The thrush-mimicking babblers seem to absorb their exuberant energy directly from the earth. A ruffian flock of four rummages the leaf-layered earth pelt under the figgery, ping ponging across its floor with the belligerence of self-appointed bouncers. They exude boundless energy as they graze the detritus strewn land. No tindery leaf is left unturned; no crevice of bark or stonework escapes their inquisitive eye; no suspicious morsel is left un-jabbed. Their constant guttural banter, variable to the extreme in pitch and intensity, forms an impenetrable cloud of sound above their gastronomic safari—but their demeanour remains blasé. Propelled on springy legs they bounce with surprising swiftness, towards some unfortunate arthropod whose utmost frantic attempt at escape, burying itself into the decomposing litter, is preordained to fail. The sweet-voiced thrush is no less a ruthless killer, nor the belligerent babbler, than a stooping peregrine—flung like an anchor across the firmament to hook itself into one isolated member of a frantic flock of rock doves. Human sympathy is biased towards spilt gore and guilty in dismissing crushed chitin without remorse for the simple reason that we cannot relate to it emotionally.
Babblers banish boredom. Between bouts of babbling and squabbling, they bounce, belabour, bludgeon, bulldoze, berate, bicker, and blaspheme. They are members of the avian paparazzi, the brat pack that goes berserk at the sight of a forest-dwelling celebrity, be it a Shikra espied, an owlet discovered, or a vine snake cornered. The flood of invective that they pour at the poor creature, fluttering, fluffing, switching this way and that while feverishly gripping the branch with their feet, in such paroxysms of petulance that they succeed in summoning more of their bothersome ilk to bolster their annoyed lamentations to such a pitch that the hapless victim is forced to flee, often trailing a stream of its tormentors, desperately trying to outdo each other in bravado.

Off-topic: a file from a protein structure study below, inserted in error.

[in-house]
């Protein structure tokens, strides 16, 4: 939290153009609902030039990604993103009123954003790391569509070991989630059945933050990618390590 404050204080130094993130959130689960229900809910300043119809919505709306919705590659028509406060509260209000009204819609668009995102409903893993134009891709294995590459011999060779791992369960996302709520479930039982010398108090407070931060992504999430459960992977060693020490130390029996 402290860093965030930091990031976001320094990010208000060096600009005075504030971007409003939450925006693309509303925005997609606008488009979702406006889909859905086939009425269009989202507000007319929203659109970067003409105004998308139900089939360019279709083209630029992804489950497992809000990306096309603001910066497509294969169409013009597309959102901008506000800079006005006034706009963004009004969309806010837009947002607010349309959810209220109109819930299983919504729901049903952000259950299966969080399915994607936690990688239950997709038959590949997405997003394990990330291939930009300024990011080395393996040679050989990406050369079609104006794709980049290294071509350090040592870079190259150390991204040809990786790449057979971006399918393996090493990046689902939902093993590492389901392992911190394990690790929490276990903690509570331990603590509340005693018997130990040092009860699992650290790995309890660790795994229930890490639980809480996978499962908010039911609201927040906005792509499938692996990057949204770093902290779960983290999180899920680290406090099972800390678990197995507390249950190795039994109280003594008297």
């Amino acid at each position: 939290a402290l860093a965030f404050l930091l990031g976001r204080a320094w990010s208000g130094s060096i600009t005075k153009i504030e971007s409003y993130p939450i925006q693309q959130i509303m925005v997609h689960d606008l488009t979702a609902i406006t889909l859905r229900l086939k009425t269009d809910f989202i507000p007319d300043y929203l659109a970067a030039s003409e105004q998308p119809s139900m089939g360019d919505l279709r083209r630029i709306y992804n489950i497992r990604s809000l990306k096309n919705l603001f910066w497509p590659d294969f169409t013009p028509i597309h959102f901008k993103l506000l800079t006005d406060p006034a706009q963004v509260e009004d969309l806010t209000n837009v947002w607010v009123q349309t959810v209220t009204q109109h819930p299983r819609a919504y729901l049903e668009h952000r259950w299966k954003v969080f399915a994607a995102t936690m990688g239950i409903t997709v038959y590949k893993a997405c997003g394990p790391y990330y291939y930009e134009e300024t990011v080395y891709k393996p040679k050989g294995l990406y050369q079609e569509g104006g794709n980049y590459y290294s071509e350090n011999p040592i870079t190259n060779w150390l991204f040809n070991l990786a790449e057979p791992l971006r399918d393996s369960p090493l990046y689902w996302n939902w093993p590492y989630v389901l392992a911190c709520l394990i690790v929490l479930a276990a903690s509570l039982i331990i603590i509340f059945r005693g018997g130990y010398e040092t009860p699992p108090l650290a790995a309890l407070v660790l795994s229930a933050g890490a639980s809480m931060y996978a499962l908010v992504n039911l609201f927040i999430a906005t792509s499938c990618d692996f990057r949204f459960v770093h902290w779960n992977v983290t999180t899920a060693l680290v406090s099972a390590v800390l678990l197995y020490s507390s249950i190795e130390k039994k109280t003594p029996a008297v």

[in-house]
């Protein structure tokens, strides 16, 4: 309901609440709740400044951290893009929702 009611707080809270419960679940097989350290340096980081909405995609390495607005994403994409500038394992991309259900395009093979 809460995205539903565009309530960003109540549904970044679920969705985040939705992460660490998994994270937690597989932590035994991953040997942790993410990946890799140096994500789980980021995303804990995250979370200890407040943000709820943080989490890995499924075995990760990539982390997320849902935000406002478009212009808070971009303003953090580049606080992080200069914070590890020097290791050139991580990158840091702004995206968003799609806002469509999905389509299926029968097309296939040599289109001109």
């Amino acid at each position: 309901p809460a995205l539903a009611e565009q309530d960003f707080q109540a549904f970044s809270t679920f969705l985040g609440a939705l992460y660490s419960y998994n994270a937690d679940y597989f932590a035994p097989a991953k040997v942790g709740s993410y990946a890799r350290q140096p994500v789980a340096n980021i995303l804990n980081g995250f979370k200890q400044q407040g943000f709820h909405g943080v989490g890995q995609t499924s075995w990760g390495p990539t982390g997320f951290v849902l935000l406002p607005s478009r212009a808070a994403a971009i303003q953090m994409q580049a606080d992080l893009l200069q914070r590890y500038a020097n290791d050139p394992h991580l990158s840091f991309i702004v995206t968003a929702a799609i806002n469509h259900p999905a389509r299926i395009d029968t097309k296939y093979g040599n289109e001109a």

Babblers are also the contact calls of a forest. They fill the pockets of stillness and quiet that envelope me suddenly in a glade, with an apologetic grunt, uttered intermittently, keeping fresh the breath of life that peoples the kingdom of trees. This is the way a sisterhood keeps in touch as its members glean the foliage, hesitate on the ground before fluttering up into the lowest branch of a tree, to work their way upwards, branch by branch, leaf by leaf, till they have scrutinised the entire canopy, reaching the top, and then launching off on feebly fluttering wings, guided by a choral thread of obscenities belabouring the enormous effort required to eke a living, dropping one after another in an untidy heap at the foot of another unforaged tree. Their extreme indecision at this moment, fuelled by mercurial, enormously opinionated egos, erupts into a free-for-all of such vituperation that one would think it is a fight to the finish. They pile upon each other right there, on the forest floor, visible to all and sundry, with nothing but murderous intent in their heart. And yet, the very next instant they begin preening one another, the best of babbler buddies!
Another avian marvel perambulates the debris of shed leaves, first noticed when I am taken aback by the apparent self-propulsion of a fallen leaf, but dismissed for the wind. But it keeps happening, and when I finally focus on a moving leaf it is transformed into a delectable Olive-backed Pipit! Three stroll among the disintegrating leaves, hidden so completely that if I look away, I lose them. They are feeding with an obvious single-minded zeal—tucking in for the long and arduous continent-spanning journey back to their breeding grounds in the Himalayas. If the globetrotters in front of me are Anthus hodgsoni yunnanensis, they will travel much further north, to the taiga belt. Alarmed by a shikra’s mock sortie, one bird flies up into a lower branch of the ficus, perching bolt upright for a few moments, its bold tiger-striped chest in spectacular display, pumping its tail up and down, bolstering its quaking heart. It saunters blithely along the branch, till fear abates, and descends to feed again. Tree pipits are the silent waifs of our forests, for even when feeding in each other’s proximity, they seem aloof, impersonal, introverted. These individuals in front of me, in obliterative fatigues, look rotund with accumulated fat, essential fuel for their mind-boggling peregrinations.